Adding License Plate Recognition to your Physical Security Strategy

Managing and monitoring access to a facility is an ongoing challenge. Beyond access cards and visitor management, security teams are using license plate recognition (or automatic number-plate recognition) as a tool to manage and reduce risk. From controlling parking ramp access to managing parking passes, corporate, government and educational institutions are embracing license plate recognition.

We asked Mark Bonde, Parallel Technologies’ expert on physical security to provide an overview of what is license plate recognition and where/how the technology can be applied to support an organization’s physical security strategy.

What is License Plate Recognition?

License Plate Recognition (LPR) is a technology that uses optical character recognition on images to read vehicle registration plates to create vehicle location data. The optical camera recognition technology decodes the license plate numbers and letters into machine-readable characters. Once the image of the vehicle’s license plate is captured, the system either stores it for later review or runs the image through software to compare it to a database of stored license plate numbers. If the database finds a match, the system can be set up to send alerts or trigger other actions such as opening a gate.

What are the most common applications for LPR?

According to Bonde, “LPR provides organizations with greater visibility into the vehicles that are entering a facility as well as a method for alerting people of potential situations.” LPR is being implemented to address a wide range of situations. Situations that are well suited for LPR capture include those where you need to:

  • Secure an area, such as a military base or research facility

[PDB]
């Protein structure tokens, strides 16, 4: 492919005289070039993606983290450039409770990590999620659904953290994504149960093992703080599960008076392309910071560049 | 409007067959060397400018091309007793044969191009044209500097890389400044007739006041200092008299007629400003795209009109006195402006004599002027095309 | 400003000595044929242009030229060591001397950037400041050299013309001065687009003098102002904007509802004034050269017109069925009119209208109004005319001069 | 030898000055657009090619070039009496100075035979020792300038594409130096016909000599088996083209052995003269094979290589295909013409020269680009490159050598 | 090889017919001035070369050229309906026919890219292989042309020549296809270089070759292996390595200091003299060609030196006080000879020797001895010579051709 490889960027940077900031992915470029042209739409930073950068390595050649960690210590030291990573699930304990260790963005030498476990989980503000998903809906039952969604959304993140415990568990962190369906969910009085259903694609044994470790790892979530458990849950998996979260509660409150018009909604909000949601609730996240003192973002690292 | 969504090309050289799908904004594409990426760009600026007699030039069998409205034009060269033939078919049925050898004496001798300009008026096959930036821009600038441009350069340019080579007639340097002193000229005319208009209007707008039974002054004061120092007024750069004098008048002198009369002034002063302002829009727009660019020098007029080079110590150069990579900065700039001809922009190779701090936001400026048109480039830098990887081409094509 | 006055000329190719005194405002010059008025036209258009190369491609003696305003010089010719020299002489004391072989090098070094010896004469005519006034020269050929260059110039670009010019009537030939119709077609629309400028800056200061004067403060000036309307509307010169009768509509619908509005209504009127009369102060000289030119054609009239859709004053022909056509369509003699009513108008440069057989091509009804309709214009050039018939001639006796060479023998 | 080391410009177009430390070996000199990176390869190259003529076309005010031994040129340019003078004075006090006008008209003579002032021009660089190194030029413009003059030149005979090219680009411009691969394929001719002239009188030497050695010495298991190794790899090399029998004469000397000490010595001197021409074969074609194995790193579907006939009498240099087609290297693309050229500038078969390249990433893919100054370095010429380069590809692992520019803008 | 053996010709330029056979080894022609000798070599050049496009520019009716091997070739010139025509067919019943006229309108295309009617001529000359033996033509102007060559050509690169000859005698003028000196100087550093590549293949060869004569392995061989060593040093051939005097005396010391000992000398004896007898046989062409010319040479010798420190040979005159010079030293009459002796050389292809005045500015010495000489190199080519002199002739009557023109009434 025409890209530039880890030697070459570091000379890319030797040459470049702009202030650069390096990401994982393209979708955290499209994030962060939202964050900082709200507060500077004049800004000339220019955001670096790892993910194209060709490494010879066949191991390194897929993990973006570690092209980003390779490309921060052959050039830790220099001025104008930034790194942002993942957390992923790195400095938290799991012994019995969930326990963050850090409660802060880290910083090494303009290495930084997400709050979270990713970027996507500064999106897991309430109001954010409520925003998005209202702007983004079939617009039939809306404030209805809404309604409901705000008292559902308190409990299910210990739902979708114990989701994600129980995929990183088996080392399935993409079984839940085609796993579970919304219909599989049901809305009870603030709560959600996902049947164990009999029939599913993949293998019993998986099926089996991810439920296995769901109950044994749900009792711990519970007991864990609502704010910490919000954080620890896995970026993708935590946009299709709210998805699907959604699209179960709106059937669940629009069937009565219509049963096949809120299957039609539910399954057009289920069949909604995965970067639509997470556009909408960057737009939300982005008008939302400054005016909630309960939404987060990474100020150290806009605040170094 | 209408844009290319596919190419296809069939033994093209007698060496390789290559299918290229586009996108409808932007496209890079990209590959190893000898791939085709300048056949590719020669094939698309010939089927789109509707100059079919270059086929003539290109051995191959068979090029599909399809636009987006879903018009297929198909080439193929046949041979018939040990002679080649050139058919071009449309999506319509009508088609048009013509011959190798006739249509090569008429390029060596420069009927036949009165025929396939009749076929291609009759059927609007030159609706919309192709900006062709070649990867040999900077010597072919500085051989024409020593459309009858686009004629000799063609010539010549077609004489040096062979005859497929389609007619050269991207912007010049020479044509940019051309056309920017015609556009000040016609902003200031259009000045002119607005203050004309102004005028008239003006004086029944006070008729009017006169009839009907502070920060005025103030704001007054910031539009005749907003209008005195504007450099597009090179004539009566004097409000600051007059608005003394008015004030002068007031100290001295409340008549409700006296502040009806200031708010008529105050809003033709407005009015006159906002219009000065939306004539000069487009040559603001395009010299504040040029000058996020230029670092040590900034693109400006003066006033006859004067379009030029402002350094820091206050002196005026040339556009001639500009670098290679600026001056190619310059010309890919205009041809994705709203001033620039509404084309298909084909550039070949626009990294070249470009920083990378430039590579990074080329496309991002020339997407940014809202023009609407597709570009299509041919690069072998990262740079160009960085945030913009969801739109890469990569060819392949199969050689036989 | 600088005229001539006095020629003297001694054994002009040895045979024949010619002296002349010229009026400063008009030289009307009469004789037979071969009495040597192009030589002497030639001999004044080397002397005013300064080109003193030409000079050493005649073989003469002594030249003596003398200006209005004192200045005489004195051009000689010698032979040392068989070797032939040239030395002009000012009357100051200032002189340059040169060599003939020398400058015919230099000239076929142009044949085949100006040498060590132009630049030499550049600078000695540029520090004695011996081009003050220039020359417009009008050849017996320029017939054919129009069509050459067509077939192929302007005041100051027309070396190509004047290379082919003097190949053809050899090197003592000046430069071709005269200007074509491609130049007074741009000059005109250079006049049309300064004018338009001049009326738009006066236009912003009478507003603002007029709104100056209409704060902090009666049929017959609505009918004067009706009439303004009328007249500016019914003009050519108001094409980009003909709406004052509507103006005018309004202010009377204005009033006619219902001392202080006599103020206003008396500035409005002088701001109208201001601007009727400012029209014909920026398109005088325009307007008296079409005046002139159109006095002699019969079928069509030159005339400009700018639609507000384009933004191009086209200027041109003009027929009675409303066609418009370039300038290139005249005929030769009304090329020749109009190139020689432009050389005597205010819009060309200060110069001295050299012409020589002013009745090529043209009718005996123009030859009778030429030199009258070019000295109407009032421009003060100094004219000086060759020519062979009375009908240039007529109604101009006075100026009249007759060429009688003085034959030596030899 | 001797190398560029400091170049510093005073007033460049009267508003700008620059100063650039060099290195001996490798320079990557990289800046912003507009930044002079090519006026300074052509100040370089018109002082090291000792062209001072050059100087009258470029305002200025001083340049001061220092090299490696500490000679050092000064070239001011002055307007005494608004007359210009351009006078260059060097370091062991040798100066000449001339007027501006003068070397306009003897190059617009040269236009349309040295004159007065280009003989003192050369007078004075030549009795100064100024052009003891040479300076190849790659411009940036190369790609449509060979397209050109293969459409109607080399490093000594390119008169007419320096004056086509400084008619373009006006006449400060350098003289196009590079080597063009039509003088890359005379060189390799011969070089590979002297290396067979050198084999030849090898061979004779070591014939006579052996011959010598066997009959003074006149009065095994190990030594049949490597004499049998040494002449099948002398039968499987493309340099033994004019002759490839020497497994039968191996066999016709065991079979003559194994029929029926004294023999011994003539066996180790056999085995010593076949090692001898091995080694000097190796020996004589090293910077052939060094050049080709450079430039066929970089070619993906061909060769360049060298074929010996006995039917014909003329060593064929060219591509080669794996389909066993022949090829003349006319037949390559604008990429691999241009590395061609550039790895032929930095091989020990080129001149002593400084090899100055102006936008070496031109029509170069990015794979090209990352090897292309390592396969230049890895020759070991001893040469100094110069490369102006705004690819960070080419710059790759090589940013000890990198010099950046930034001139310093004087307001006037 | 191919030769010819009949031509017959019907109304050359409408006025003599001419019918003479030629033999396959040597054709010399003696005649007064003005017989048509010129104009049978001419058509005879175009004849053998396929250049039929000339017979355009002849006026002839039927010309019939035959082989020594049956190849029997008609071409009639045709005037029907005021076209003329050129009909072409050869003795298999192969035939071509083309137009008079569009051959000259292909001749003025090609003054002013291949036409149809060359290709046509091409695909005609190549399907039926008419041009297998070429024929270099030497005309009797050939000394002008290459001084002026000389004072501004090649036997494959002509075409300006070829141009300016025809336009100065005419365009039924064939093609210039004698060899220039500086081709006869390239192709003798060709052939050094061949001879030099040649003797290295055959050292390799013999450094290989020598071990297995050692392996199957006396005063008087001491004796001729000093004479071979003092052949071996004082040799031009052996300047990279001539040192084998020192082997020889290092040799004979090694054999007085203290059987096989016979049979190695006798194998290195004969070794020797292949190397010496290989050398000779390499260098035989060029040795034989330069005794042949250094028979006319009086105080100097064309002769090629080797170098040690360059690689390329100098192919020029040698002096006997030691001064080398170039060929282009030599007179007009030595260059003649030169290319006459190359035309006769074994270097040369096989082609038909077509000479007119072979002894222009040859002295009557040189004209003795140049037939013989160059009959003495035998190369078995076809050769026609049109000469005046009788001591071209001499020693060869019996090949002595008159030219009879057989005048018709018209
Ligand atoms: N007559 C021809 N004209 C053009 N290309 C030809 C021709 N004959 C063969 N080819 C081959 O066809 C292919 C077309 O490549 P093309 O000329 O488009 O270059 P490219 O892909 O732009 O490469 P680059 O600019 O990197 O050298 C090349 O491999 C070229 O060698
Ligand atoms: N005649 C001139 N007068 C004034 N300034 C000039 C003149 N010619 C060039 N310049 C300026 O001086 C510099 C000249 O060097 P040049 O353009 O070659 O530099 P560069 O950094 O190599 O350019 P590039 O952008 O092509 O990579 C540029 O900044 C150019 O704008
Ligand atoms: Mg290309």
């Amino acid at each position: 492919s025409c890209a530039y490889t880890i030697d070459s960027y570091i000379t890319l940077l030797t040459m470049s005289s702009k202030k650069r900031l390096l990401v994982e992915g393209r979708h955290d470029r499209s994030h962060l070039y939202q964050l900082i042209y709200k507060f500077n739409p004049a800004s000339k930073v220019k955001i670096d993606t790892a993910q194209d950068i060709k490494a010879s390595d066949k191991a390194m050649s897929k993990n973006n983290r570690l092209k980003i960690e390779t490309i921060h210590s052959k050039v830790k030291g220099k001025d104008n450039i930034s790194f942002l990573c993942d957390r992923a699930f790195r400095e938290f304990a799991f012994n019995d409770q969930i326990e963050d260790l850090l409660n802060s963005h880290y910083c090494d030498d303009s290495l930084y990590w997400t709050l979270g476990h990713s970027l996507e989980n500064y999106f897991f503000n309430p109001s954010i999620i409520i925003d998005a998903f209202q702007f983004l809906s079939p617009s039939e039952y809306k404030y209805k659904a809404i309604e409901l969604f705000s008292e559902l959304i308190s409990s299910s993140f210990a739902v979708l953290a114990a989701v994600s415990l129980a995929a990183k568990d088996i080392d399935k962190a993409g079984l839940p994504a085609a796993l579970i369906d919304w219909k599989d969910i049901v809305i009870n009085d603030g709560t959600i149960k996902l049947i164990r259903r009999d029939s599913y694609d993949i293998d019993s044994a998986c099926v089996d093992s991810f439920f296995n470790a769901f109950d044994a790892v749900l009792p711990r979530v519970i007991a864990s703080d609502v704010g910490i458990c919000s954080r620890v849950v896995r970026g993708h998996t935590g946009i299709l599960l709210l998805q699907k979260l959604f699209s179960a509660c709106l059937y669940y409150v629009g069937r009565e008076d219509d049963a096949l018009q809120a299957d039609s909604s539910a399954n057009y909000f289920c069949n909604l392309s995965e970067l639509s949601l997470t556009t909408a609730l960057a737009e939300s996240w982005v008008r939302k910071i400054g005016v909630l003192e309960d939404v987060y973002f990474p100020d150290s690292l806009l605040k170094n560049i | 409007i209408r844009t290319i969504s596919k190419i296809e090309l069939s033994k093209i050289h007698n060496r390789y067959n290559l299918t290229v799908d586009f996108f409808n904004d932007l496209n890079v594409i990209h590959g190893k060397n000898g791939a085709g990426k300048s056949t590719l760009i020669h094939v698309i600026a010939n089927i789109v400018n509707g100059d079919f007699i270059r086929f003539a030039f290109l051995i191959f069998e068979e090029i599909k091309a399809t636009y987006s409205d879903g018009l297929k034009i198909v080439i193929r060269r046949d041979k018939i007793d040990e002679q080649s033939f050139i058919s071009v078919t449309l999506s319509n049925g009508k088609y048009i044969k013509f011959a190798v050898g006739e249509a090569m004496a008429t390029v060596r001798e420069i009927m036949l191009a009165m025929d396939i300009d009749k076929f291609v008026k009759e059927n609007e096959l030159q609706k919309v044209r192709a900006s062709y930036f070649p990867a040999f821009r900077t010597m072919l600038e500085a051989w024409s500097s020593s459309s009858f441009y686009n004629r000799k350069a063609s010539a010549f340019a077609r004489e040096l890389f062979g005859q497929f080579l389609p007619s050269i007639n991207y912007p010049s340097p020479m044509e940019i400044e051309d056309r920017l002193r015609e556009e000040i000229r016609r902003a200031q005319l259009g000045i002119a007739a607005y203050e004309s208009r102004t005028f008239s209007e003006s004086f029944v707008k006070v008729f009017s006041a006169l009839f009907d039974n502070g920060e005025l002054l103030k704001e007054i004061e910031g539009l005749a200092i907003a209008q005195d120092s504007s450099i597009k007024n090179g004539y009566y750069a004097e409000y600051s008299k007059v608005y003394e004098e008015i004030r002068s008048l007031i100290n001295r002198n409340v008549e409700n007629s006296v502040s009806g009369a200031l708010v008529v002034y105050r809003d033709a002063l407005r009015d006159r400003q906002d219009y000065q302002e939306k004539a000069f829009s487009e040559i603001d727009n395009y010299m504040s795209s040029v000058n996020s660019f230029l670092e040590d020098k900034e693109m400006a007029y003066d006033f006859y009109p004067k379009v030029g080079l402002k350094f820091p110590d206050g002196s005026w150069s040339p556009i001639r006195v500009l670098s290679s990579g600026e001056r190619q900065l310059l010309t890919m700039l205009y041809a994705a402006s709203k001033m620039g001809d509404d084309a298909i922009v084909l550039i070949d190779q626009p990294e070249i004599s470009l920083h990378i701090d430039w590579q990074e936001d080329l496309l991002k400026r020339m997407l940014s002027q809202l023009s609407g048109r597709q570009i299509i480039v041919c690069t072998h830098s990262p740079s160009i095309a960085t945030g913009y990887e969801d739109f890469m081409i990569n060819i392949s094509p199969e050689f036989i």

• Monitor gated entrances & parking lot traffic
  • Track a known suspect’s vehicle
  • Find a stolen vehicle or car involved in a crime
  • Enforce parking laws, including time limits or reserved spaces

The most common application we are being asked about is parking lot management. In these situations, the system is used to manage contract parkers and determine the number of vehicles in the lot/open spaces. In this situation, a camera is placed at the entrance gate, and it automatically records an approaching car’s license plate to compare it to a database of approved visitors. If that license plate is on the database, the gate will open and allow the car to enter.

The system is also being integrated into corporate systems to alert management when VIP clients arrive at the facility. From a security standpoint, LPR can also be configured to provide staff with an alert when terminated employees or individuals with restraining orders enter the facility grounds in their vehicles.

What are the camera requirements for LPR?

For license plate recognition to work, the camera component of the system needs a few specific things need to be carefully considered:

  •  The angle of the camera is extremely important, because a camera that’s installed too high cannot see the license plate
  •  The distance from the camera to the car must also be considered – while a camera may be able to zoom in quite a distance, you want to minimize the distance between camera and car
  • Lighting is also important – whether you install lights or use the camera’s built-in IR, you will need additional lighting at night
  • The speed of oncoming traffic must be low enough that the camera has enough time to focus on the license plate, often times no more than 35 mph depending on the angle, distance, and lighting.

How is the technology evolving?

The growth of LPR systems is driven by the advances in video camera technology but also the the strides made in deep learning analytics.

According to Bonde, “the application of deep learning analytics is rapidly increasing the technology itself and ultimately is making the camera analytics more reliable. Major improvements in just the past 18 months have made this technology more powerful than ever.”

If you are interested in learning more about LPR, please contact Mark Bonde at mbonde@ptnet.com.

Eva Keiser